Tuesday, September 1, 2009

Commentary: Birding And Climate Change

An ornithologist visiting Oseetah Lake this summer thought he heard the call of a fish crow. Being a scientist he is a careful person, and when I contacted him he said he really couldn’t confirm his observation—there may be hybrids of fish crows and American crows out there.

The common American crow has been in the Adirondacks at least since colonization, in the mid 19th century. Fish crows, which are smaller and voice more of an awh than a caw, reside primarily in the coastal southeastern United States and were once restricted in New York State to Long Island and the tidal Hudson River, according to The Second Atlas of Breeding Birds in New York State (2008) and John Bull’s Birds of New York State (1974).

I was curious about the possibility of a fish crow near my home, but in a different way than I would’ve been a decade ago. If one were here as an “accidental,” a bird blown off territory by a storm, it would be a novelty, occasion for birders to go out with binoculars and add it to their lists. If, however, fish crows were establishing themselves near Saranac Lake and even breeding here, it would mark a milestone in a northward and inland expansion that began in the last third of the 20th century.

So I wonder, Will this be our next turkey vulture? Or cardinal, or tufted titmouse? Species that once reminded me of visits to an aunt and uncle in Virginia have been arriving in the Adirondack upland, nesting near boreal, cold-weather birds such as spruce grouse and gray jays that’ve been here for centuries.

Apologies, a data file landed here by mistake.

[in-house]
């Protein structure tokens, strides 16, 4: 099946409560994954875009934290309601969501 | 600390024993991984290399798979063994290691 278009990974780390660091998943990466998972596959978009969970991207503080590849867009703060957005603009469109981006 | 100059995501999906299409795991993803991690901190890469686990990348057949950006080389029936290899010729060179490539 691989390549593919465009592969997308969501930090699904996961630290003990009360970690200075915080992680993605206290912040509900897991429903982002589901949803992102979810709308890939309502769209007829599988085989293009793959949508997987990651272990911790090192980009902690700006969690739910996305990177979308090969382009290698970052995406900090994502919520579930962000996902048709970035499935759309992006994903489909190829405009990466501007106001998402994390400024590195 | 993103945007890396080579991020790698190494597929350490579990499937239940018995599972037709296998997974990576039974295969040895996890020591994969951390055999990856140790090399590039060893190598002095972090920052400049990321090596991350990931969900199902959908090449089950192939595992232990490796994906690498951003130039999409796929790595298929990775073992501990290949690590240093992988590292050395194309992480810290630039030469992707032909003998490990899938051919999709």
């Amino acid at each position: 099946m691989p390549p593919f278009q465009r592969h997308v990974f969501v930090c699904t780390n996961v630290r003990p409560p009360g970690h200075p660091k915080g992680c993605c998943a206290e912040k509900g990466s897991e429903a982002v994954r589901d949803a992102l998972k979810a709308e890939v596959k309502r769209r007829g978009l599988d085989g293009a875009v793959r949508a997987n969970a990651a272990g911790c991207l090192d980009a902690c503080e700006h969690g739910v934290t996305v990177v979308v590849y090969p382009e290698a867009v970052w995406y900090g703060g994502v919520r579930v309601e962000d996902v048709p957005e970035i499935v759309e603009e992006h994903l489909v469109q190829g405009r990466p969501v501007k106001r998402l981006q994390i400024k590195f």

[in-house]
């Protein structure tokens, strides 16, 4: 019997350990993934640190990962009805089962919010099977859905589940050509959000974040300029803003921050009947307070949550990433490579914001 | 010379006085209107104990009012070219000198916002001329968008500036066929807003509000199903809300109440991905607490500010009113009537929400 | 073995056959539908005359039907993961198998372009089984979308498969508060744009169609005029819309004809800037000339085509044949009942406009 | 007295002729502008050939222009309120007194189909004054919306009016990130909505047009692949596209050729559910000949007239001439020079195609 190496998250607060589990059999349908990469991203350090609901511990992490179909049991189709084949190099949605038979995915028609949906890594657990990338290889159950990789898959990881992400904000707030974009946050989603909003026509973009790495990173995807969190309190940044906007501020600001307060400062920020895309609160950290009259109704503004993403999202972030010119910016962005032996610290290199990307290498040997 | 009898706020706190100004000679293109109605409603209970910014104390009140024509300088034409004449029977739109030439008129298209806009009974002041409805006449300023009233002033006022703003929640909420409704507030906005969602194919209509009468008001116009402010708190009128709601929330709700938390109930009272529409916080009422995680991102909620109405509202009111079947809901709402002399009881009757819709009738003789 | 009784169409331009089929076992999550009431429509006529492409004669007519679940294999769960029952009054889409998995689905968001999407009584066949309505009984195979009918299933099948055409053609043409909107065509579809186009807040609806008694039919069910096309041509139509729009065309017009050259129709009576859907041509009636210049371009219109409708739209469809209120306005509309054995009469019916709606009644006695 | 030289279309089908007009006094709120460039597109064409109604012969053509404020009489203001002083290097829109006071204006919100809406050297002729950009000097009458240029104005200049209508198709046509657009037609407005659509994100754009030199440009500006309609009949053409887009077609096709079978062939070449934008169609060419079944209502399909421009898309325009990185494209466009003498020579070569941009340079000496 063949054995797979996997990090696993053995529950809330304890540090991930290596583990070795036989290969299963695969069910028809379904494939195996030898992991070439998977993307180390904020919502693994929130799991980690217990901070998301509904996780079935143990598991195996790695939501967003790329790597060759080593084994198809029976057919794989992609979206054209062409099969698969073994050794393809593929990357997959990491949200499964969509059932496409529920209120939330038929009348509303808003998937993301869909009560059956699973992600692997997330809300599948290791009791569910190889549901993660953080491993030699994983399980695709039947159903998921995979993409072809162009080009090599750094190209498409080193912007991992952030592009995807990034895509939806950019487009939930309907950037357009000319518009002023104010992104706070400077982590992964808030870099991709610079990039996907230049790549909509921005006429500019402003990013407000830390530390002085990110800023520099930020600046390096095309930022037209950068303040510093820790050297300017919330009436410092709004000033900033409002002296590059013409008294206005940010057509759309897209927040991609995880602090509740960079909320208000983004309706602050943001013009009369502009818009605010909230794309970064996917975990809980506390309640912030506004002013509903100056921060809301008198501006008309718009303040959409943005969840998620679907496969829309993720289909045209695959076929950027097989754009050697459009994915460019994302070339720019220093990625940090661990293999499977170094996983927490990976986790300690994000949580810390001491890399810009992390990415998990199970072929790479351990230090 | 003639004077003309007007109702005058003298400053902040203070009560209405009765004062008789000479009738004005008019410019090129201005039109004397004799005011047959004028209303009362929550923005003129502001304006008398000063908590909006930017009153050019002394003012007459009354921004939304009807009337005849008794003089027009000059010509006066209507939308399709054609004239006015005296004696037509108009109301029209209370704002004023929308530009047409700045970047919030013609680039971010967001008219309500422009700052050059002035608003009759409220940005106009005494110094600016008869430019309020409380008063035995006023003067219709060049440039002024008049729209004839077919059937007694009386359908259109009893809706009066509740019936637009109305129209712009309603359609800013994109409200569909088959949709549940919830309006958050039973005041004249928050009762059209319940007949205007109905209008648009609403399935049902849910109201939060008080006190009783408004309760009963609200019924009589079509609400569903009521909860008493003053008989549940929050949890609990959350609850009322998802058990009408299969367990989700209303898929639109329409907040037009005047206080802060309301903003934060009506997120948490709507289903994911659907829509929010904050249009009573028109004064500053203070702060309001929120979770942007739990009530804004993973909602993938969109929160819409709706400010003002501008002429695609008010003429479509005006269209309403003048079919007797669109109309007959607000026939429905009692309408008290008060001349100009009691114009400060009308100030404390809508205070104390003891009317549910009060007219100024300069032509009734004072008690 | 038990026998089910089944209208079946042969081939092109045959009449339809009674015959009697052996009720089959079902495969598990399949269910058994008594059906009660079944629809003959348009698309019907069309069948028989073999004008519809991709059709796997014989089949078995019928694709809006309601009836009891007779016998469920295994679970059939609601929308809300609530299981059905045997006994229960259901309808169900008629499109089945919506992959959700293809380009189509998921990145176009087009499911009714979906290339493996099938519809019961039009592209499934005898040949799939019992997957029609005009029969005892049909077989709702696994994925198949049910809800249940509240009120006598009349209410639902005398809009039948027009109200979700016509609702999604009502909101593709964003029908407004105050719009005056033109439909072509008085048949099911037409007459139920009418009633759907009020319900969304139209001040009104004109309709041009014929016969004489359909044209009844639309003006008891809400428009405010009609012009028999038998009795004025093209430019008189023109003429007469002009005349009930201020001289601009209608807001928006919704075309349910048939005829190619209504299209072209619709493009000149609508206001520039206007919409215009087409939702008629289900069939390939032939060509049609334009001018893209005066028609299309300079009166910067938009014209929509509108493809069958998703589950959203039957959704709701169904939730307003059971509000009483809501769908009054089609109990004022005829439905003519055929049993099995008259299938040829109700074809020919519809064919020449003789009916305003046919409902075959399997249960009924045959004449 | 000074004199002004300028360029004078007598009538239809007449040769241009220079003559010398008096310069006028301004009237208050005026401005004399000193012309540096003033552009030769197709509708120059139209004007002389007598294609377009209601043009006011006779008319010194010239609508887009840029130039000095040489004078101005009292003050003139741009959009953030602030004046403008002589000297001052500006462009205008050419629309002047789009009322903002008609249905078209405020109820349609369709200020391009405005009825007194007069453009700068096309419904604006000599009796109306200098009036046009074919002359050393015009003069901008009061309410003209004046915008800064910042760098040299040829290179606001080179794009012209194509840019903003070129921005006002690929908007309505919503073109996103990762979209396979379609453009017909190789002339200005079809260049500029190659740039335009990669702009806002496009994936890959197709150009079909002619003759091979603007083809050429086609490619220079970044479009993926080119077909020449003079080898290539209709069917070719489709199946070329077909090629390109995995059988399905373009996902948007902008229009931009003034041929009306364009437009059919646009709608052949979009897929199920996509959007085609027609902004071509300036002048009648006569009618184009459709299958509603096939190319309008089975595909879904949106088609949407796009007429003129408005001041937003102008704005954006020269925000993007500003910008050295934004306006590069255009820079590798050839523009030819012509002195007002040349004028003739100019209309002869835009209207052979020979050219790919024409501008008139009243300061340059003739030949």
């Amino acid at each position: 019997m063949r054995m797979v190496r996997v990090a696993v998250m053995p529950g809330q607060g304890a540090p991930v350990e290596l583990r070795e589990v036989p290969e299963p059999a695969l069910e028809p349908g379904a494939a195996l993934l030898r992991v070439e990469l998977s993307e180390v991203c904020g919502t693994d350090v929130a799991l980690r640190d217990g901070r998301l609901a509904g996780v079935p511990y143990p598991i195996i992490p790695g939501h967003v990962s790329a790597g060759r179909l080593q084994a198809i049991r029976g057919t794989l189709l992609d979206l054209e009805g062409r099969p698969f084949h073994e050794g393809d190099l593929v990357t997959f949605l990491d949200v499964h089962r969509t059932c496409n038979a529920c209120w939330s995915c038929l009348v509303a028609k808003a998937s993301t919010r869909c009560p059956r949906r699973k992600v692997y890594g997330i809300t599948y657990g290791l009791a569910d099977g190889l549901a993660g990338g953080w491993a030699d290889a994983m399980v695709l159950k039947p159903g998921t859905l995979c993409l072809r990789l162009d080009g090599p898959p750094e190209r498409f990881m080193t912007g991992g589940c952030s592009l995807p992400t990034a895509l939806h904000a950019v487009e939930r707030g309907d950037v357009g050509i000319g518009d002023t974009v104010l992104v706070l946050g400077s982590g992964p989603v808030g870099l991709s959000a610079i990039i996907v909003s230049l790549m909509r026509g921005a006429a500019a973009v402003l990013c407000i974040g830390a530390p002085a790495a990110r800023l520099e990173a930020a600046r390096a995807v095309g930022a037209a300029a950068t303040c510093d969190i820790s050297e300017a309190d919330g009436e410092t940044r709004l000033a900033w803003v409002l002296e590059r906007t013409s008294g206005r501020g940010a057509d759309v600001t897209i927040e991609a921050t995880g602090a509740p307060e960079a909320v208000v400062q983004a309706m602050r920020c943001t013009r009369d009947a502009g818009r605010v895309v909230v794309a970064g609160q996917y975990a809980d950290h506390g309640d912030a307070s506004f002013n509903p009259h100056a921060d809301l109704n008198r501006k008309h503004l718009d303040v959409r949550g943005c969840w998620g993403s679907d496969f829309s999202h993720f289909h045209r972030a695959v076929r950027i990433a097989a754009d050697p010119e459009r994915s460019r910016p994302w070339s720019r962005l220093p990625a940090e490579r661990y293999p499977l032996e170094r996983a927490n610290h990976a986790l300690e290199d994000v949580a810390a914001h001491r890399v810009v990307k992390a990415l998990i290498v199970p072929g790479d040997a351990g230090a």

Diversity is often considered a sign of a valuable ecosystem, and many factors can influence the expansion of a bird’s range. But some species late to the Adirondack Park might be harbingers of unsettling change. “Nine new breeding birds have spread into the Adirondack interior over the past century,” Wildlife Conservation Society researcher Jerry Jenkins writes in a report to be published this year, Climate Change in the Adirondacks. “The distances the birds have moved correspond to the amount that the temperature has changed and suggest that the birds are tracking climate change and moving with it.”

“It is the privilege of the naturalist to concern himself with a world whose greater manifestations remain above and beyond the violences of man,” Henry Beston wrote in a foreword to his 1928 classic of nature observation on Cape Cod, The Outermost House. Birdwatching and the study of other fauna and flora is no longer such a refuge.

The more warblers, wildflowers and what Beston called “charming bits of life” I learn, the more I want to understand how they came to be where they are, and the more a pastime becomes an inquiry into human influence on other living things. As kids my brothers and I would catch smallmouth and see mallards in the park. We would later learn that conservation officials introduced these creatures by the tens of thousands around the state, reducing numbers of native fish and ducks as a consequence. “Playing the sorcerer’s apprentice,” our father called it. It was an early lesson in the idea that things we do as a species can unintentionally alter even nature’s “greater manifestations,” and do so in ways that take time to see.

Painting by John James Audubon

See this page from Cornell Laboratory of Ornithology’s birding Web site for tips on how to tell a fish crow from an American crow.

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Mary Thill lives in Saranac Lake and has worked alternately in journalism and Adirondack conservation for three decades.

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